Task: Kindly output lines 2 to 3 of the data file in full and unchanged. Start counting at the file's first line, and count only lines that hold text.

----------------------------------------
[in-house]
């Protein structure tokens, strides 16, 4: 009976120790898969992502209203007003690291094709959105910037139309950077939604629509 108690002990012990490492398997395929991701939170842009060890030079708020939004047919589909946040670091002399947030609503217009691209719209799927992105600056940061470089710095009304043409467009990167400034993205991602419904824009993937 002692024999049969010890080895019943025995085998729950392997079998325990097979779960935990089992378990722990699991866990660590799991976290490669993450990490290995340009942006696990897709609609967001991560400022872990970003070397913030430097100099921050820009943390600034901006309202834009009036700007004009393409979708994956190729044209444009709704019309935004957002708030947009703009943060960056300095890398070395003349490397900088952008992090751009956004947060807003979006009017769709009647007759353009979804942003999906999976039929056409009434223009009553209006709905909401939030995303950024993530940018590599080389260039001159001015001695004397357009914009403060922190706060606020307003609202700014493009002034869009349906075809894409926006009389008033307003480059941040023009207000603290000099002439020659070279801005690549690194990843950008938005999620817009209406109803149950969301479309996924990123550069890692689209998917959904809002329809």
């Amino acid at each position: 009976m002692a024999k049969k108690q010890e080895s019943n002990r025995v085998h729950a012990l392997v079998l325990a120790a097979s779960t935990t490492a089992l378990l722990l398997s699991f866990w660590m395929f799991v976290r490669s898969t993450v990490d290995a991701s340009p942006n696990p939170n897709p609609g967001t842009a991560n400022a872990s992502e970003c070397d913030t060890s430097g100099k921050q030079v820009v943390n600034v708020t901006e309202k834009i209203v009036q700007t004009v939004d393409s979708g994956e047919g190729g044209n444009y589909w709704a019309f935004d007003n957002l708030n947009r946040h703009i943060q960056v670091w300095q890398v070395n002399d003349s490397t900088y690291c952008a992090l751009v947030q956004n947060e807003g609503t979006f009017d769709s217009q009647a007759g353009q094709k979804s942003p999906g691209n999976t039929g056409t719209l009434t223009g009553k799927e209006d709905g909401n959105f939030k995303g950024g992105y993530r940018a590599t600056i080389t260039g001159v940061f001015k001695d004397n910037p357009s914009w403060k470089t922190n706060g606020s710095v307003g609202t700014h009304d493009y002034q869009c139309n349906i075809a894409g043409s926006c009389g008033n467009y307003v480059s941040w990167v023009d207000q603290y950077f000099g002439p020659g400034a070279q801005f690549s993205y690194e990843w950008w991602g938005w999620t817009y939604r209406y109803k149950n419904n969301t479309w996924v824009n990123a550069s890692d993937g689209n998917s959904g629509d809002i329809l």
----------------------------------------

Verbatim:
């Protein structure tokens, strides 16, 4: 009976120790898969992502209203007003690291094709959105910037139309950077939604629509 108690002990012990490492398997395929991701939170842009060890030079708020939004047919589909946040670091002399947030609503217009691209719209799927992105600056940061470089710095009304043409467009990167400034993205991602419904824009993937 002692024999049969010890080895019943025995085998729950392997079998325990097979779960935990089992378990722990699991866990660590799991976290490669993450990490290995340009942006696990897709609609967001991560400022872990970003070397913030430097100099921050820009943390600034901006309202834009009036700007004009393409979708994956190729044209444009709704019309935004957002708030947009703009943060960056300095890398070395003349490397900088952008992090751009956004947060807003979006009017769709009647007759353009979804942003999906999976039929056409009434223009009553209006709905909401939030995303950024993530940018590599080389260039001159001015001695004397357009914009403060922190706060606020307003609202700014493009002034869009349906075809894409926006009389008033307003480059941040023009207000603290000099002439020659070279801005690549690194990843950008938005999620817009209406109803149950969301479309996924990123550069890692689209998917959904809002329809």
């Amino acid at each position: 009976m002692a024999k049969k108690q010890e080895s019943n002990r025995v085998h729950a012990l392997v079998l325990a120790a097979s779960t935990t490492a089992l378990l722990l398997s699991f866990w660590m395929f799991v976290r490669s898969t993450v990490d290995a991701s340009p942006n696990p939170n897709p609609g967001t842009a991560n400022a872990s992502e970003c070397d913030t060890s430097g100099k921050q030079v820009v943390n600034v708020t901006e309202k834009i209203v009036q700007t004009v939004d393409s979708g994956e047919g190729g044209n444009y589909w709704a019309f935004d007003n957002l708030n947009r946040h703009i943060q960056v670091w300095q890398v070395n002399d003349s490397t900088y690291c952008a992090l751009v947030q956004n947060e807003g609503t979006f009017d769709s217009q009647a007759g353009q094709k979804s942003p999906g691209n999976t039929g056409t719209l009434t223009g009553k799927e209006d709905g909401n959105f939030k995303g950024g992105y993530r940018a590599t600056i080389t260039g001159v940061f001015k001695d004397n910037p357009s914009w403060k470089t922190n706060g606020s710095v307003g609202t700014h009304d493009y002034q869009c139309n349906i075809a894409g043409s926006c009389g008033n467009y307003v480059s941040w990167v023009d207000q603290y950077f000099g002439p020659g400034a070279q801005f690549s993205y690194e990843w950008w991602g938005w999620t817009y939604r209406y109803k149950n419904n969301t479309w996924v824009n990123a550069s890692d993937g689209n998917s959904g629509d809002i329809l």